1. What does real integration of children mean for UNICEF Spain?

It means that migrant and refugee children, like all other children, should enjoy “integral protection”, asstipulated by the Convention on the Rights of the Child. Full compliance with these rights is an essential pre-condition for refugee children’s development, and that can only be guaranteed through a catalogue of obligations consisting of public policies, regulations, structures, programs and practices in different areas and territorial levels.

2. How does the integration of children fit into the objectives of UNICEF Spain? Is it a specific priority or is something transversal to the different campaigns they carry out?

At UNICEF Spain, our priorities and decisions are led by the slogan “no child left behind”, therefore, the focus of our actions is primarily aimed at children with economic, educational, and social disadvantages, or towards those children whose voice is not heard. This explains why we have specific lines of work to promote the protection and social inclusion of migrant and refugee children in our country, also considering the importance of responding to specific needs.

3. According to UNICEF Spain’s information, what is the degree of integration of migrant and refugee children in Spain? What are the main barriers to this integration?

There are challenges, undoubtedly. In general, migrant children belong to the group of children most affected by child poverty, abandonment and failure at school.If we look at the most vulnerable groups of migrants (unaccompanied children, refugees, or children of migrants in irregular situations), the barriers multiply.

Refugee children are being hosted by a system with insufficient resources, compromising their physical and psychological well-being. This is particularly affecting those who arrive in places with more refugee saturation, and those whose families finish their official reception period without work or housing.

Unaccompanied migrant children face significant violations of their rights, which are caused by insufficient resources, outdated and uncoordinated practices, or complex and slow paperwork. It is a great paradox that their passage through the child protection system does not always represent a path to real integration. There are children who disappear from the system without follow-up, teenagers who do not get to legalize their situation or who do not access quality training.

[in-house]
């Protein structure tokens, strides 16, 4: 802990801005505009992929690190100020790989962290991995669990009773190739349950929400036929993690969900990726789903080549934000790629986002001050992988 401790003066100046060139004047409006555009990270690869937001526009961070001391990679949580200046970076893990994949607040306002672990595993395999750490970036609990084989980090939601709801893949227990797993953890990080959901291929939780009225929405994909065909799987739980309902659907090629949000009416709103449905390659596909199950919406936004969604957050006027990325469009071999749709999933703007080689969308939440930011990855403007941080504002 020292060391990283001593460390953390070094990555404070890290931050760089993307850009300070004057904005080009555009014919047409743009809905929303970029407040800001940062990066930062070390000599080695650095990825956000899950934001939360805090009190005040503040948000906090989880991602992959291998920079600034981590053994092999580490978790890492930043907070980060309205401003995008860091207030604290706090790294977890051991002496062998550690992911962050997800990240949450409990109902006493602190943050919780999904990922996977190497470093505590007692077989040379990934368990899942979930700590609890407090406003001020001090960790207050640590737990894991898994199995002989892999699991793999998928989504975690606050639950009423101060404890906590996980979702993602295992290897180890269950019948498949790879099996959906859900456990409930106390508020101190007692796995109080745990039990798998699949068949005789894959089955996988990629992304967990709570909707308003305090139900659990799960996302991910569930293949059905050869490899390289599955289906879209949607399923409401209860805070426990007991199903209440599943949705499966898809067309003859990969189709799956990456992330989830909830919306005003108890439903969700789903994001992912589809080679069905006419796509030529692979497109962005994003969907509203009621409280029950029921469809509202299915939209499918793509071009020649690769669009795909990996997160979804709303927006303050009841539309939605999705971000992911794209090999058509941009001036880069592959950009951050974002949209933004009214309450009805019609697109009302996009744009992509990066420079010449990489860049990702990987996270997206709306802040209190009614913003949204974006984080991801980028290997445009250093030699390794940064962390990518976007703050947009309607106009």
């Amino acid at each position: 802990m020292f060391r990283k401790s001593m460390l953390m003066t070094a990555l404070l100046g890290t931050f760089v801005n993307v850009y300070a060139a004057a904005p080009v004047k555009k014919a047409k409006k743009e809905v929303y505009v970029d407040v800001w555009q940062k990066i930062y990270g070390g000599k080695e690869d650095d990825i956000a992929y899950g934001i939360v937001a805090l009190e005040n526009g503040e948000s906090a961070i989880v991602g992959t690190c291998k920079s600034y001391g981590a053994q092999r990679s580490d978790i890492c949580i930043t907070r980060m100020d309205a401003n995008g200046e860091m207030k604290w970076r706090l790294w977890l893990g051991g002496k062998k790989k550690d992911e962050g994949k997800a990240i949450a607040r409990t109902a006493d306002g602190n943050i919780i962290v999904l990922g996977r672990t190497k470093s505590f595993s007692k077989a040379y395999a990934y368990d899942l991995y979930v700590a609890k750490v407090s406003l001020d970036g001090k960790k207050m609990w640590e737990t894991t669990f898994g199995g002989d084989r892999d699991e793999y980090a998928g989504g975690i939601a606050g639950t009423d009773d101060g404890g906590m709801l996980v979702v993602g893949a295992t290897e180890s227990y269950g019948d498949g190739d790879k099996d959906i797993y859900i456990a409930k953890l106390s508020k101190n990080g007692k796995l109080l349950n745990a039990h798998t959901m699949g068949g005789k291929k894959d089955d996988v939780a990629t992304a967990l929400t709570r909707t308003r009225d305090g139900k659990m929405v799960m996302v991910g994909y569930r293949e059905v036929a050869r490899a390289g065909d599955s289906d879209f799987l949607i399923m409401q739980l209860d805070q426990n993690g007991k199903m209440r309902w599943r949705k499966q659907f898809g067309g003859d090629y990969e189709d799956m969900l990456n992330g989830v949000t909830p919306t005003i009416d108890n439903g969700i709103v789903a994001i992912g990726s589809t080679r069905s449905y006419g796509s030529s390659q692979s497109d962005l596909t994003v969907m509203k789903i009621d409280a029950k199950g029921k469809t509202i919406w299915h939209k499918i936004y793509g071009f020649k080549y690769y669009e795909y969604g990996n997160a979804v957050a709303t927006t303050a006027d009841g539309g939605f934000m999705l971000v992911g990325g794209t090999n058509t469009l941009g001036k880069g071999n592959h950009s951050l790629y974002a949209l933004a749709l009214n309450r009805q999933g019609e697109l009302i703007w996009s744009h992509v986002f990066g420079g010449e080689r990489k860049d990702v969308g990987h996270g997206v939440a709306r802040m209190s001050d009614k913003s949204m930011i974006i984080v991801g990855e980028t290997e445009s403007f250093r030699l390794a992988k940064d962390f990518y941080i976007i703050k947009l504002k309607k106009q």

Vacancies for children reaching full age are very few, leaving many of them in absolute social marginalization. This leads them to adopt survival strategies. In addition, unaccompanied migrant children are also confronted every day with stigma, racism and social rejection.

The comprehensive protection of migrant and refugee children requires specific resources and a multidimensional approach, through articulated and complementary work between children-dedicated areas with those focused on migration, asylum, education, youth, health, justice, employment, vocational training, social protection, among many others.

4. How does the integration of migrant and refugee children benefit society at large?

The arrival of migrants who want to establish themselves in Spain is always a richness for the hosting communities in terms of cultural diversity, and economic and social contribution.

Moreover, and this is perhaps the most important message articulated around the 2030 Agenda for Sustainable Development, we cannot make progress on the economic, social or environmental domain if we leave entire groups of people behind in absolute social marginalization, especially in the case of children and young people.

5. If UNICEF Spain had to send a message to society about integration, what would it be?

By integrating migrant and refugee children we all win.